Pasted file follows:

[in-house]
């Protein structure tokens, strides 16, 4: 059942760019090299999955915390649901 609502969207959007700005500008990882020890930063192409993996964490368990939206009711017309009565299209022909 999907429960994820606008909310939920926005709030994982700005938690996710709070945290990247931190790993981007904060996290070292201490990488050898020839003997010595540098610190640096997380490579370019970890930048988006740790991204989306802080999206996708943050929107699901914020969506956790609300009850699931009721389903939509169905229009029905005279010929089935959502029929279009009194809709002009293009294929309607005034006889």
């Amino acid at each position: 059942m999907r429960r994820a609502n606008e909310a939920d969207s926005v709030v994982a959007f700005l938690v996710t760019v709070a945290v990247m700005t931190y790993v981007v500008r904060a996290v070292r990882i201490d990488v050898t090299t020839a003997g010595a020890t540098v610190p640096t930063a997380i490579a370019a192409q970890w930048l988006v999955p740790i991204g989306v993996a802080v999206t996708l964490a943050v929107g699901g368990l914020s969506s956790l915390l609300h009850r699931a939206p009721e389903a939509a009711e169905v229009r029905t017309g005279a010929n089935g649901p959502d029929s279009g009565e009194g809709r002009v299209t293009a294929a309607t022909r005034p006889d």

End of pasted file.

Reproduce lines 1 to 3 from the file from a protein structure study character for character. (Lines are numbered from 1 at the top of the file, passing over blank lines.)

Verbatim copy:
[in-house]
């Protein structure tokens, strides 16, 4: 059942760019090299999955915390649901 609502969207959007700005500008990882020890930063192409993996964490368990939206009711017309009565299209022909 999907429960994820606008909310939920926005709030994982700005938690996710709070945290990247931190790993981007904060996290070292201490990488050898020839003997010595540098610190640096997380490579370019970890930048988006740790991204989306802080999206996708943050929107699901914020969506956790609300009850699931009721389903939509169905229009029905005279010929089935959502029929279009009194809709002009293009294929309607005034006889």
């Amino acid at each position: 059942m999907r429960r994820a609502n606008e909310a939920d969207s926005v709030v994982a959007f700005l938690v996710t760019v709070a945290v990247m700005t931190y790993v981007v500008r904060a996290v070292r990882i201490d990488v050898t090299t020839a003997g010595a020890t540098v610190p640096t930063a997380i490579a370019a192409q970890w930048l988006v999955p740790i991204g989306v993996a802080v999206t996708l964490a943050v929107g699901g368990l914020s969506s956790l915390l609300h009850r699931a939206p009721e389903a939509a009711e169905v229009r029905t017309g005279a010929n089935g649901p959502d029929s279009g009565e009194g809709r002009v299209t293009a294929a309607t022909r005034p006889d």